Atomic force microscopy is a powerful new technique for to allow imaging of non-conducting surfaces down to the sub-nanometer level without the need for any additional sample preparation. The AFM consists of a sharp tip (10-20 nm diameter) attached to a stiff cantilever. The tip is brought close to the surface and the sample is scanned beneath the tip. The tip moves in response to tip-surface interactions, and this movement is measured by focusing a laser beam onto the back of the cantilever and detecting the position of the reflected beam with a photodiode.

The atomic force microscope is run in two basic modes; contact and tapping. In contact mode the AFM tip is in contact with the surface continuously. Whereas in tapping mode (also called intermittent contact mode) the AFM cantilever is vibrated above the sample surface, so the tip is only in contact with the surface intermittently. This helps reduce shear forces associated with the tip movement. For most imaging in AFM tapping mode is the recommended mode. Contact mode AFM is only used for specific applications, such as force curve measurements.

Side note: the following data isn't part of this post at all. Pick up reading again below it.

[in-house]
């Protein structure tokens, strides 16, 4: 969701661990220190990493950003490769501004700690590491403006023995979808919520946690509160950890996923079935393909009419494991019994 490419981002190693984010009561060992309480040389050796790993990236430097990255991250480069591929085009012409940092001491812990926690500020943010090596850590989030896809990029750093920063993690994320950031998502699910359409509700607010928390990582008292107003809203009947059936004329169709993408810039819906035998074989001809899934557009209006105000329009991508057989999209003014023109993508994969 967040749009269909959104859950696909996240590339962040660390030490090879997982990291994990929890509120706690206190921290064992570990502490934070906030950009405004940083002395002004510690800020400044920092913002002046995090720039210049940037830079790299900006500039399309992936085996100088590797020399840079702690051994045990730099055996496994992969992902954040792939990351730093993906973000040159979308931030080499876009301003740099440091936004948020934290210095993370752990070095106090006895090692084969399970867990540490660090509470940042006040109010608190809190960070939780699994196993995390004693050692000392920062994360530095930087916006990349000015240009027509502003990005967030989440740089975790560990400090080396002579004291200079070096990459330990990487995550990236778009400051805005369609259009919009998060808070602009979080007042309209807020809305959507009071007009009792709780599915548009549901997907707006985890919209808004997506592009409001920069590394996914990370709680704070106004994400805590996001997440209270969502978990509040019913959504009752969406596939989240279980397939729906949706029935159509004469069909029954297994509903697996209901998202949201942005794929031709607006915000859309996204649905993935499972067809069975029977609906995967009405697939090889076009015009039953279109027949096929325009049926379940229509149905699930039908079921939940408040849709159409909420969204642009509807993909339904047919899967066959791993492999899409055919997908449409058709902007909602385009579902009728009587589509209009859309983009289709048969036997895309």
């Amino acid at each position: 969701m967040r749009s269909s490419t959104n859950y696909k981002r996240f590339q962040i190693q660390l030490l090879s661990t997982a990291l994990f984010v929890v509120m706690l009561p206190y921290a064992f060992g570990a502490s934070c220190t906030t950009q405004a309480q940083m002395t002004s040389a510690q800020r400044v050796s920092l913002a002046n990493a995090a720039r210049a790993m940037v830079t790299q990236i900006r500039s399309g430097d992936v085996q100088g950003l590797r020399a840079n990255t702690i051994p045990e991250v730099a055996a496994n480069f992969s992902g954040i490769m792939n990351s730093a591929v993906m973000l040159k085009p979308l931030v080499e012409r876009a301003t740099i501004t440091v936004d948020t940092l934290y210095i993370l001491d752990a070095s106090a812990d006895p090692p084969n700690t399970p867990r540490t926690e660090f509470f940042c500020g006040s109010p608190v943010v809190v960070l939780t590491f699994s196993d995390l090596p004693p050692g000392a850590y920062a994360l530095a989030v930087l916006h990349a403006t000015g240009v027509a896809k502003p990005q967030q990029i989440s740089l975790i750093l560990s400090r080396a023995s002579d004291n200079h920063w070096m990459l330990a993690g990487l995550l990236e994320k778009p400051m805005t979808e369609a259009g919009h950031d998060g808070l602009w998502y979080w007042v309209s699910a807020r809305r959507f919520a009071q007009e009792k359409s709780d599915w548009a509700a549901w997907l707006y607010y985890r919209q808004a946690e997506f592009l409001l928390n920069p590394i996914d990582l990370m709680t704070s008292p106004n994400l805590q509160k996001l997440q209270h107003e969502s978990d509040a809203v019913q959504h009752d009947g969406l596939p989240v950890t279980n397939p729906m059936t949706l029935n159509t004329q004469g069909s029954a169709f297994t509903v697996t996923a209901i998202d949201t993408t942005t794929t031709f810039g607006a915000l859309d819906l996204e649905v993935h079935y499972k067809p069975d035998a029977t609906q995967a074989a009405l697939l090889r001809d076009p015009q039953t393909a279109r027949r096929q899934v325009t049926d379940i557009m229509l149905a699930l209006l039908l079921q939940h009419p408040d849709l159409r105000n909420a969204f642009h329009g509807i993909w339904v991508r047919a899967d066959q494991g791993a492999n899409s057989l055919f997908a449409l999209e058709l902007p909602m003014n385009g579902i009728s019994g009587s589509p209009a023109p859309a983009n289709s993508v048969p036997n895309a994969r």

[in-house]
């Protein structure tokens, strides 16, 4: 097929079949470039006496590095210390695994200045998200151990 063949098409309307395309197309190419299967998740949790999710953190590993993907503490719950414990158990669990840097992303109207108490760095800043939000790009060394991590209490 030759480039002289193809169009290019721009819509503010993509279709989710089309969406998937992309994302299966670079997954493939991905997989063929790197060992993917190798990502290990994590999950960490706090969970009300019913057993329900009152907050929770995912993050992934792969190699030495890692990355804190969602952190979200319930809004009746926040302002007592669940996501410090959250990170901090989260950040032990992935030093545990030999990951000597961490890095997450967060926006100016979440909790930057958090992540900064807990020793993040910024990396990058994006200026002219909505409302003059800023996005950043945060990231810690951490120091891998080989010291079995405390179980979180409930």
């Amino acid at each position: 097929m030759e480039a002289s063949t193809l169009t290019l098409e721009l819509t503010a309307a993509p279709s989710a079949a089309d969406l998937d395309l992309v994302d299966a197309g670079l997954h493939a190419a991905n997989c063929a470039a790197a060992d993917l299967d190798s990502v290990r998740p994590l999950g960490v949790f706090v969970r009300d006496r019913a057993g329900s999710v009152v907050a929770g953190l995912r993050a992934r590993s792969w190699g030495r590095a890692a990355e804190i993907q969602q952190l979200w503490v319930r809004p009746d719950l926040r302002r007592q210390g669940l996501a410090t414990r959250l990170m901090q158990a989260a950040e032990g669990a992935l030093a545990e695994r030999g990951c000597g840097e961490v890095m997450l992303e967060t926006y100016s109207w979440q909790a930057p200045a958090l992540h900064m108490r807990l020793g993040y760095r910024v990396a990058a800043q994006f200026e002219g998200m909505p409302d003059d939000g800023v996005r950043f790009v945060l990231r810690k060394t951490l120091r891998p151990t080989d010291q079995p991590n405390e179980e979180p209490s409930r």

In summary, the major advantages of AFM are:

  • Imaging of conducting and non-conducting surfaces
  • Sub-nanometer resolution
  • Imaging in air and liquid, allowing in-situ measurements and real time imaging of biological and chemical processes
  • AFM can be used to measure and localize many different forces including: adhesion strength, magnetic forces and mechanical properties
  • True 3D imaging and measurements
  • Magnetic, friction, chemical, and phase imaging